All in, the survey estimates that M-Pesa has helped an estimated 185,000 women move from farming to business occupations.
M-Pesa has not had a universally run launch in 10 years — the system attempted to get off the ground in South Africa but wasn’t quite able to manage in the more bank-dominated environment and eventually withdrew the service.
And M-Pesa’s next decade will be a much more competitive time, now that it’s proved just how successful and useful mobile money can be in the developing world.
The Kenya Bankers Association — representing 46 banks — is introducing its own mobile payment platform that will allow convenient transfers between accounts at different banks, and the group hopes this will eat into M-Pesa’s market share. That effort is backed by Visa and will be QR code–based.
“Given the economics of the product, I think you’ll find customers moving over and preferring to use our product,” said Habil Olaka, CEO of the Kenya Banker’s Association.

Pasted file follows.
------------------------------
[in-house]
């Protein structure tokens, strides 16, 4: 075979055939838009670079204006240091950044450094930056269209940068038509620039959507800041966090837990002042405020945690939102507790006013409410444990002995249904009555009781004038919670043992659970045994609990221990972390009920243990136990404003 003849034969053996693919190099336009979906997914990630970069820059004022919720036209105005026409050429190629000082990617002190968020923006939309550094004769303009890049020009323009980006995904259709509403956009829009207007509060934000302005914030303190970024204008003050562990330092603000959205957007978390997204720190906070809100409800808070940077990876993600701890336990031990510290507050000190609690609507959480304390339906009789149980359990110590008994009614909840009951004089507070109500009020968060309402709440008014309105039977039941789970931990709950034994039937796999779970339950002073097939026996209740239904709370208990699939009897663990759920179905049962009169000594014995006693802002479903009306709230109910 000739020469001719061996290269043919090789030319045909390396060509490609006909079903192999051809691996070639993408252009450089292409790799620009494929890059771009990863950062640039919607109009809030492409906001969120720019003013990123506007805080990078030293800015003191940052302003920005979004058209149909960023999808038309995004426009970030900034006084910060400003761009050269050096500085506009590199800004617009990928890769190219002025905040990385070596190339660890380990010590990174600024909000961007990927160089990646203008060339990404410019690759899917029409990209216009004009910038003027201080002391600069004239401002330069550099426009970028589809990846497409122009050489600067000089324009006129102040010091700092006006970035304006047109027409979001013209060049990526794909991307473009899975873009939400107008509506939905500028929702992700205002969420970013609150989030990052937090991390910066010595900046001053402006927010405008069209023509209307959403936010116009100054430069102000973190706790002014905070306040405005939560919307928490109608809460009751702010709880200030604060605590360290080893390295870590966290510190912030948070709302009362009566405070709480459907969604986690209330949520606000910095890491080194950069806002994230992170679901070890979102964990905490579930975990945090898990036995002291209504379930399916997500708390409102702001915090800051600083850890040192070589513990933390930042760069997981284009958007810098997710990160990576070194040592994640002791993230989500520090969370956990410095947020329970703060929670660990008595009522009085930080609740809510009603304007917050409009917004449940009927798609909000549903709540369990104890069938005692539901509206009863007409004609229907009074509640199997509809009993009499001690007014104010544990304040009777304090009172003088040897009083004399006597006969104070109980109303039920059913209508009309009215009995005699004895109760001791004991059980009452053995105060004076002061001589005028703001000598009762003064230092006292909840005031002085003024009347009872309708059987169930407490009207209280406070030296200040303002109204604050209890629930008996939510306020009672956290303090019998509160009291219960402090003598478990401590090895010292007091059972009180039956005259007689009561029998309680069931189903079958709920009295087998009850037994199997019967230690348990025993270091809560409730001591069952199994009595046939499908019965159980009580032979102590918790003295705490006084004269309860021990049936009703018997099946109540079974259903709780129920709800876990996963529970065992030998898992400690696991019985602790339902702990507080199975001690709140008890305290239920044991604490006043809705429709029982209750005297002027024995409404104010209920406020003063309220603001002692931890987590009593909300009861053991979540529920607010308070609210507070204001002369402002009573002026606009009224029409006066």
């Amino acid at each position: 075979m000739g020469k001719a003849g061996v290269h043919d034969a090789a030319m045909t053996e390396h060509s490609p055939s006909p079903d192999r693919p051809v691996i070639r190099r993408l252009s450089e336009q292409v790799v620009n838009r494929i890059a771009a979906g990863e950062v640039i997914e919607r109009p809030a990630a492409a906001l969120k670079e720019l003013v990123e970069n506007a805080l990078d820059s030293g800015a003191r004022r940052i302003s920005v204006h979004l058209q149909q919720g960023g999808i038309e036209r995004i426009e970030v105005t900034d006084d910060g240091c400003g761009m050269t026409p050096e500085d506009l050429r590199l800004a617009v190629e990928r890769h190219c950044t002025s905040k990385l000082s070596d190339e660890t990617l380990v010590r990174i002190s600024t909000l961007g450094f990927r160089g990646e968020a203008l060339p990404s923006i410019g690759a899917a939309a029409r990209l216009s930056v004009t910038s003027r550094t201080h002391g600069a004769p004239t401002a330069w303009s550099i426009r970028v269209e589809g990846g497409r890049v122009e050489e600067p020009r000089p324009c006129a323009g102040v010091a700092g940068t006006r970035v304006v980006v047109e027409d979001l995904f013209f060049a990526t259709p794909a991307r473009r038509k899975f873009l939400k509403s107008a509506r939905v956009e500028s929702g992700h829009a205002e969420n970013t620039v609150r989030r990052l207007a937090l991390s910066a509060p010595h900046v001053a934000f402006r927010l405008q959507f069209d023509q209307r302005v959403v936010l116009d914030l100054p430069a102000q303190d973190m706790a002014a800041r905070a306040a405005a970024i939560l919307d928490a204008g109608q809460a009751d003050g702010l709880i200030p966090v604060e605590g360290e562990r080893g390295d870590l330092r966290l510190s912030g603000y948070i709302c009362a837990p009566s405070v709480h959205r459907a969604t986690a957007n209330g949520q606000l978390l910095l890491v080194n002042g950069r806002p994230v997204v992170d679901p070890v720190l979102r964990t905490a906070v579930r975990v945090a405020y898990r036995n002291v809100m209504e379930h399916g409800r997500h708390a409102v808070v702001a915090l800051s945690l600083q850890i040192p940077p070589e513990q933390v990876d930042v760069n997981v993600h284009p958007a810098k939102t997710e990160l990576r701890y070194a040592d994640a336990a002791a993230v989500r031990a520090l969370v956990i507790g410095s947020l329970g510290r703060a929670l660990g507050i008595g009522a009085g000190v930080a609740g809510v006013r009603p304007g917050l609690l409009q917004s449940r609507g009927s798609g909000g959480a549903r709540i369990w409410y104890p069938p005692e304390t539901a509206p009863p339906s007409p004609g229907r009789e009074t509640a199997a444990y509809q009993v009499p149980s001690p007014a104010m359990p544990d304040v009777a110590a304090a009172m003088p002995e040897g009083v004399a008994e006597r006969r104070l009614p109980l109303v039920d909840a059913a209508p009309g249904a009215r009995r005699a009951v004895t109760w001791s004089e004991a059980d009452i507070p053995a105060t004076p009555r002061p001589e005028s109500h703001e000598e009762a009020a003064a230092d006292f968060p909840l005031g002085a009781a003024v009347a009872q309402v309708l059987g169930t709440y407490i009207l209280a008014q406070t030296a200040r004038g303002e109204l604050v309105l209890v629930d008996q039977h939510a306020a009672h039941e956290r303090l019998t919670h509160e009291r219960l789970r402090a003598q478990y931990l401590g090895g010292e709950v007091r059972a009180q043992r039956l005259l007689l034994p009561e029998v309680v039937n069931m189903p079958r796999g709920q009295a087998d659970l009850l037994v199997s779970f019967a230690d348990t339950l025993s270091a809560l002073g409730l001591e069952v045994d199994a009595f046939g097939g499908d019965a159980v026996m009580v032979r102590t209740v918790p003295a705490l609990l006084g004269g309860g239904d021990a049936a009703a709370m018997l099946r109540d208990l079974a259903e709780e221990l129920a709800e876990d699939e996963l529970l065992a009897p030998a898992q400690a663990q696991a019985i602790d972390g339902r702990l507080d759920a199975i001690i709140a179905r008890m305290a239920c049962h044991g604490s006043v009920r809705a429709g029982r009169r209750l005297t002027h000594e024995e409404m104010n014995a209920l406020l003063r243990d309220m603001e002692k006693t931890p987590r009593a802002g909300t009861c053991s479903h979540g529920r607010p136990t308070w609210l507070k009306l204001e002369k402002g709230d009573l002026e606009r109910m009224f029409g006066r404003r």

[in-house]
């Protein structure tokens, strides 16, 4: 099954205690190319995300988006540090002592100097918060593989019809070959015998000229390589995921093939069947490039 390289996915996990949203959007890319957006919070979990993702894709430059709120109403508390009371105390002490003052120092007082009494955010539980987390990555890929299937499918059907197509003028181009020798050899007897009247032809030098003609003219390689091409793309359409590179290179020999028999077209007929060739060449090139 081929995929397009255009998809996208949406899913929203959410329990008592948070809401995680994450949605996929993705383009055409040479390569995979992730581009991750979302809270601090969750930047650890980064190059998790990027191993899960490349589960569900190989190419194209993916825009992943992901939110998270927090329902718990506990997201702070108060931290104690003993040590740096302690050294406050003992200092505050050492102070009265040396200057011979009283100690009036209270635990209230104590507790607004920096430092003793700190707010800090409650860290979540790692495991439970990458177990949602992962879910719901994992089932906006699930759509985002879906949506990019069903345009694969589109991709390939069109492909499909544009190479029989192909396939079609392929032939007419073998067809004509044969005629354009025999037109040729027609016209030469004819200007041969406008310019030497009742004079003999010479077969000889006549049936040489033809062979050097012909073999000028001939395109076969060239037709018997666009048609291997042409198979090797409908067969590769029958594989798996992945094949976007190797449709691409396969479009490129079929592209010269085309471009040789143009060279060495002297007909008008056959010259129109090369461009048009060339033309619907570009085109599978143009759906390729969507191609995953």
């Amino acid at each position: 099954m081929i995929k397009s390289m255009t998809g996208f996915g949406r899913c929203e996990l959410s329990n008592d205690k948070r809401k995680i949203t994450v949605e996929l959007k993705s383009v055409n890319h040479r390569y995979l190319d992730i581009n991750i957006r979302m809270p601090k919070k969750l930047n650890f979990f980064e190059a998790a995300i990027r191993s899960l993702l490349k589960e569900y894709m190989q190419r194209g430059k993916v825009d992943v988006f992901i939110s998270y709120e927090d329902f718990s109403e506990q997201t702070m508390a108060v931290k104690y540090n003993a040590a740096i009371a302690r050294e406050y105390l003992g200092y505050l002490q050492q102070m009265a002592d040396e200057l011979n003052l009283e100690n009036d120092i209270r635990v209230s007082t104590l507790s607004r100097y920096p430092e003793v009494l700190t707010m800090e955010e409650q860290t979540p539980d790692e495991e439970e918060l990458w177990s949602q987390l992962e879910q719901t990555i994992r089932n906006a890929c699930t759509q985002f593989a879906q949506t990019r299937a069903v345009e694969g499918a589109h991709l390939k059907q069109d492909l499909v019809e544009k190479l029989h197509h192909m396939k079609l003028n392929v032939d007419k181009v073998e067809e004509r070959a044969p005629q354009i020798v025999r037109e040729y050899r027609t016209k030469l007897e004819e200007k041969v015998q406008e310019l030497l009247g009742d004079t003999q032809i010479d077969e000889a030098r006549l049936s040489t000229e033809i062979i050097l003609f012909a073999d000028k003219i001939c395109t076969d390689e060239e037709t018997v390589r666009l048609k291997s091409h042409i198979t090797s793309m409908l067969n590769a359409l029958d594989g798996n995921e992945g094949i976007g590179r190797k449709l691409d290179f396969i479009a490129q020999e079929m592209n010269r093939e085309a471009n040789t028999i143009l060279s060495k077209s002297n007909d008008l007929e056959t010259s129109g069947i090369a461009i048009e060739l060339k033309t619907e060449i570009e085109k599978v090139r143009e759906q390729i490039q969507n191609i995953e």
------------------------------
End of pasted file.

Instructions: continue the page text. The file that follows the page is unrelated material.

Safaricom CEO Bob Collymore, however, said he is not concerned about the new entrants — he thinks it can only add more diversity and services to the marketplace. He said it’s a priority to refine the user experience and offer new services.
“One of the big problems has been the relative clumsiness of using M-Pesa,” he told CNN.
New streamlined solutions include a debit card that will allow users to tap and pay and a new mobile app.
And, it should be noted, that while the banks move on M-Pesa’s territory has caught some eyes, experts are not inclined to think it will be easy to uproot M-Pesa from its driver’s seat position in the mobile money ecosystem in the developing world.
“Are the (banks) going to be able to dislodge M-Pesa? I’m not so sure. It’s ubiquitous — it’s everywhere,” Collymore said.
“I think they’re going to struggle,” financial analyst Aly-Khan Satchu of Rich Management told CNN.
Ten years in, 30 million users down — and billions of transactions a year. Not bad for a service that started out with the dream of reaching a couple hundred thousand people.
So what is the lesson of M-Pesa that mobile players everywhere can learn?
The marketing doesn’t matter — the problem the solution solves does.
M-Pesa found a way to use payments to solve for poverty, commerce and entrepreneurship — with real progress on issues that big, the service doesn’t need a lot of outside hype.
It’s spent a decade proving that it can generate its own — one Kenyan farmer and Afghani police officer at a time.